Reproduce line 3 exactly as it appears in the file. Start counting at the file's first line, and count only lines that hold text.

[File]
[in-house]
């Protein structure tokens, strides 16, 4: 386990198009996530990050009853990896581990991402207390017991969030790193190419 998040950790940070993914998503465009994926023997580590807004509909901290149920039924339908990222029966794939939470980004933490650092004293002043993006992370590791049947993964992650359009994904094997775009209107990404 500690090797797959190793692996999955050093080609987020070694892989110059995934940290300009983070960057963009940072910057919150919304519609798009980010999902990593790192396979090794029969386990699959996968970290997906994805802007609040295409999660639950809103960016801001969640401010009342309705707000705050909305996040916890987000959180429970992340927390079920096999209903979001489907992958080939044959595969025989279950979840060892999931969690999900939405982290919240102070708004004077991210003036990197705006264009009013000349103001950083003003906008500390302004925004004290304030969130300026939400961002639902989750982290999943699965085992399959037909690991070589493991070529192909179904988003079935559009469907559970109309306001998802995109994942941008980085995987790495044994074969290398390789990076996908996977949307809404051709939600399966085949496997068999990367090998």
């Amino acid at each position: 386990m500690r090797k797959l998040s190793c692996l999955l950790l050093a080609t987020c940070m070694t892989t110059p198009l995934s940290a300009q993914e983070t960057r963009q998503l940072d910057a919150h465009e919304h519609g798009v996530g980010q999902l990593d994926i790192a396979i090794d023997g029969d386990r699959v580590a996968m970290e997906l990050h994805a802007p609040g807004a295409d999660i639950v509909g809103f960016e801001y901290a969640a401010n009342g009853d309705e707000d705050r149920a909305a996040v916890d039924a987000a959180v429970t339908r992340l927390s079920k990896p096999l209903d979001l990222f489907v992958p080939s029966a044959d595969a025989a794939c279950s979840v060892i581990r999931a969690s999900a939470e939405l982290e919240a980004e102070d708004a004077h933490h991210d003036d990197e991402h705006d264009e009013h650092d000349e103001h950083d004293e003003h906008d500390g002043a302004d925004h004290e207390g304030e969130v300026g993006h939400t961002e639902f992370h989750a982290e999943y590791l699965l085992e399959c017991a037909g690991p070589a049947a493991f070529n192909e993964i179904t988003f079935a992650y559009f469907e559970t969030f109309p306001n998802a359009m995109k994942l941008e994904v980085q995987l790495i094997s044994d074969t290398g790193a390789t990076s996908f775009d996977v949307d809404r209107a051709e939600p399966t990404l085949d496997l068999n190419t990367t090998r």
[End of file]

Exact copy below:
């Amino acid at each position: 386990m500690r090797k797959l998040s190793c692996l999955l950790l050093a080609t987020c940070m070694t892989t110059p198009l995934s940290a300009q993914e983070t960057r963009q998503l940072d910057a919150h465009e919304h519609g798009v996530g980010q999902l990593d994926i790192a396979i090794d023997g029969d386990r699959v580590a996968m970290e997906l990050h994805a802007p609040g807004a295409d999660i639950v509909g809103f960016e801001y901290a969640a401010n009342g009853d309705e707000d705050r149920a909305a996040v916890d039924a987000a959180v429970t339908r992340l927390s079920k990896p096999l209903d979001l990222f489907v992958p080939s029966a044959d595969a025989a794939c279950s979840v060892i581990r999931a969690s999900a939470e939405l982290e919240a980004e102070d708004a004077h933490h991210d003036d990197e991402h705006d264009e009013h650092d000349e103001h950083d004293e003003h906008d500390g002043a302004d925004h004290e207390g304030e969130v300026g993006h939400t961002e639902f992370h989750a982290e999943y590791l699965l085992e399959c017991a037909g690991p070589a049947a493991f070529n192909e993964i179904t988003f079935a992650y559009f469907e559970t969030f109309p306001n998802a359009m995109k994942l941008e994904v980085q995987l790495i094997s044994d074969t290398g790193a390789t990076s996908f775009d996977v949307d809404r209107a051709e939600p399966t990404l085949d496997l068999n190419t990367t090998r």